I had a great conversation with someone who’s looking to bootstrap up a new business, step by step, starting just with minor help from a few friends.  The rest will come from each sale funding a slightly larger investment in building the business.

This kind of creativity is so much more important in an environment where business loans are extremely hard to qualify for.  But bootstrapping has other advantages too:

  • You retain control of the business decisions.
  • If the business doesn’t work out, you don’t also lose all your assets.  It doesn’t have to wreck your life.
  • You’re constantly testing the viability of the business:  It’s harder to fool yourself into thinking that a failing venture is actually OK.
Of course, the downside is that you can’t grow as quickly.  Here’s some reasons why it might be better to go for some external funding:
  • You won’t survive unless you can enter the market quickly with a certain amount of critical mass.
  • You have a proven business model.
  • You have an experienced team who can become effective quickly.
Realize, of course, that it’s pretty easy to fool yourself on these points.  I’ve seen quite a few cases where entrepreneurs think that the market is moving faster than it really is, but also overestimate their ability to vault their company to leadership with just a big injection of cash.  So it’s vital to get the assessment of an objective third party.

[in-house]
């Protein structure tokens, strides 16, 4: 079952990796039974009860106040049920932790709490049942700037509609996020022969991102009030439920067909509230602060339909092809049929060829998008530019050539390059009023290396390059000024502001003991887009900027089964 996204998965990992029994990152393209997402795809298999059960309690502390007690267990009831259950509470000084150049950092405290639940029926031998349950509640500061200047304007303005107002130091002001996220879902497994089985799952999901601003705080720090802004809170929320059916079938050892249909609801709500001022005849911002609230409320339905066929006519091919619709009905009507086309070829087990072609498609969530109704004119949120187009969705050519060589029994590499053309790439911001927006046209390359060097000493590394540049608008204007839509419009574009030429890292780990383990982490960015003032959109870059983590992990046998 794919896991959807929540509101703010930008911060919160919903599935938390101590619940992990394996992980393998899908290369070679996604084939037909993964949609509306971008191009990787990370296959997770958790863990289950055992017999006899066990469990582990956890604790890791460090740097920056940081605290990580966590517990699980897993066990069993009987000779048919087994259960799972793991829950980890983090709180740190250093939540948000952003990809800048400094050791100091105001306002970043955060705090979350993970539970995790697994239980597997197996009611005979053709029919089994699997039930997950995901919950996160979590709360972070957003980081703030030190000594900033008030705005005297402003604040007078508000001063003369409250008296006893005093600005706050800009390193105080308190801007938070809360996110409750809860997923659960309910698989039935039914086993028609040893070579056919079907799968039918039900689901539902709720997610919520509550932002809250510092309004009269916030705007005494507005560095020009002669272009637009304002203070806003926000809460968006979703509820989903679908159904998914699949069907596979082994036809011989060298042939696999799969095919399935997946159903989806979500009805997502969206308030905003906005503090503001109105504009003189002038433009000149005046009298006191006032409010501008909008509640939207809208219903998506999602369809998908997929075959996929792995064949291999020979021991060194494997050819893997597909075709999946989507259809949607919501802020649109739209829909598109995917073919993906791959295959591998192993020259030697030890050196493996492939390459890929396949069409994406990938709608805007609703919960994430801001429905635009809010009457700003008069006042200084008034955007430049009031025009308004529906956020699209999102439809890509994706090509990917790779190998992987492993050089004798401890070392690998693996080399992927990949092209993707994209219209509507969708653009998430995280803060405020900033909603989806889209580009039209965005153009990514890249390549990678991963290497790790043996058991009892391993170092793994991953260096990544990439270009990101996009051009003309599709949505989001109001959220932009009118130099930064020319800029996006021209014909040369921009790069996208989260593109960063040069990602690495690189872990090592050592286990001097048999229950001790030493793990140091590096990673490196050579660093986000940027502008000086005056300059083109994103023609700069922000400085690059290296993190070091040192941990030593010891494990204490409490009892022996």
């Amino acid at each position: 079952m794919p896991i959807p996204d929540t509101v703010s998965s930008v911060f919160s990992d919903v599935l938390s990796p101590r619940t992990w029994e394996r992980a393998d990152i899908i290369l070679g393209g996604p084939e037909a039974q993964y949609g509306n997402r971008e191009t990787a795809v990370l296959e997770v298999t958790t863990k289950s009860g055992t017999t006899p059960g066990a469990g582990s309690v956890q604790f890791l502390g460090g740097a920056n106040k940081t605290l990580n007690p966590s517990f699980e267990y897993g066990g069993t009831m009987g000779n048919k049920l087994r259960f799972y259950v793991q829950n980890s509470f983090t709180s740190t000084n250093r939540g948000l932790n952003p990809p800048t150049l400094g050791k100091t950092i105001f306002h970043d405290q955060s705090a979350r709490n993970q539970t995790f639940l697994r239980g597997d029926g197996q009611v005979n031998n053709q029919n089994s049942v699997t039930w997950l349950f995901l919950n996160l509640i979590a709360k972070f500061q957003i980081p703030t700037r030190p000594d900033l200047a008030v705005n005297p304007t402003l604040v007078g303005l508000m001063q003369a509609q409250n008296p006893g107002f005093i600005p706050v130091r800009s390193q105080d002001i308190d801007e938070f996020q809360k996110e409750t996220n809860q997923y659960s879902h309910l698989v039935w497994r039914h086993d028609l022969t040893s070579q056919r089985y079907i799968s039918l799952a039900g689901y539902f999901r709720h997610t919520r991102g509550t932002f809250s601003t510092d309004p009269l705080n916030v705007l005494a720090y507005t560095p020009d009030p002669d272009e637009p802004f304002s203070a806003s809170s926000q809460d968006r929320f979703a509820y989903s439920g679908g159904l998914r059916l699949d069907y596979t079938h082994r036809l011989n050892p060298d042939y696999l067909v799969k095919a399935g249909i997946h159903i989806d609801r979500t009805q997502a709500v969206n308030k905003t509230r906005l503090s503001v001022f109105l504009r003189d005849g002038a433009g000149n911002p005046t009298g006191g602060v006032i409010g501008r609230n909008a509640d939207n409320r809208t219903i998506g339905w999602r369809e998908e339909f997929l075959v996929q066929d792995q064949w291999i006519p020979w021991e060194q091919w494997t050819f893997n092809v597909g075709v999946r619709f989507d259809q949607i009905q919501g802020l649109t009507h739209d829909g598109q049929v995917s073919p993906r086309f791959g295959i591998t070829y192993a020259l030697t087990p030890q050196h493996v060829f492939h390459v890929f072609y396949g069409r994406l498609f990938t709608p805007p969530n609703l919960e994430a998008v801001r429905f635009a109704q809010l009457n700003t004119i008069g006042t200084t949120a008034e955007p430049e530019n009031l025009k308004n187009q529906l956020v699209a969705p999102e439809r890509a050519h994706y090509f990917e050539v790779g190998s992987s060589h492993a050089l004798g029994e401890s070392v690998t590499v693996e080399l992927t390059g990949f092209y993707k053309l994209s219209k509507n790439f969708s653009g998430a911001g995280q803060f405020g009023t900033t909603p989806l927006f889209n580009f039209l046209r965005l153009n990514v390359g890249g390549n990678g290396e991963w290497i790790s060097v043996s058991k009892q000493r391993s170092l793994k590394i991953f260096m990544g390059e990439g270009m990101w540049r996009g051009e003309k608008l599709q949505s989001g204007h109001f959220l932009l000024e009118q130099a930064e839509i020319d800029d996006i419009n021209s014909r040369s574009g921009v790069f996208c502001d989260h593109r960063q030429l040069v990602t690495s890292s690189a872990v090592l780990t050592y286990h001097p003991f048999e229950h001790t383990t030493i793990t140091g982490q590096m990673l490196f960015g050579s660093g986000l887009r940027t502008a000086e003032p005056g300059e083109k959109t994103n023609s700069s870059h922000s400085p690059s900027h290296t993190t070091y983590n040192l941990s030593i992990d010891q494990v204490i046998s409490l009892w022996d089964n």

This is important not only for pure startups, but when you’re looking to a significant expansion of your existing business.  Many try to fund incremental growth through debt or exchanging money for loss of some control.
I have to say that I’m not a big fan of doing that, because I’ve seen the difficulties that will arise later on.
So if you can bootstrap your growth out of your existing business, that’s preferable.  You’ll keep control, you’ll test the viability of the expansion as you go along, and if things don’t work out, you won’t have to wreck your life to backpedal.
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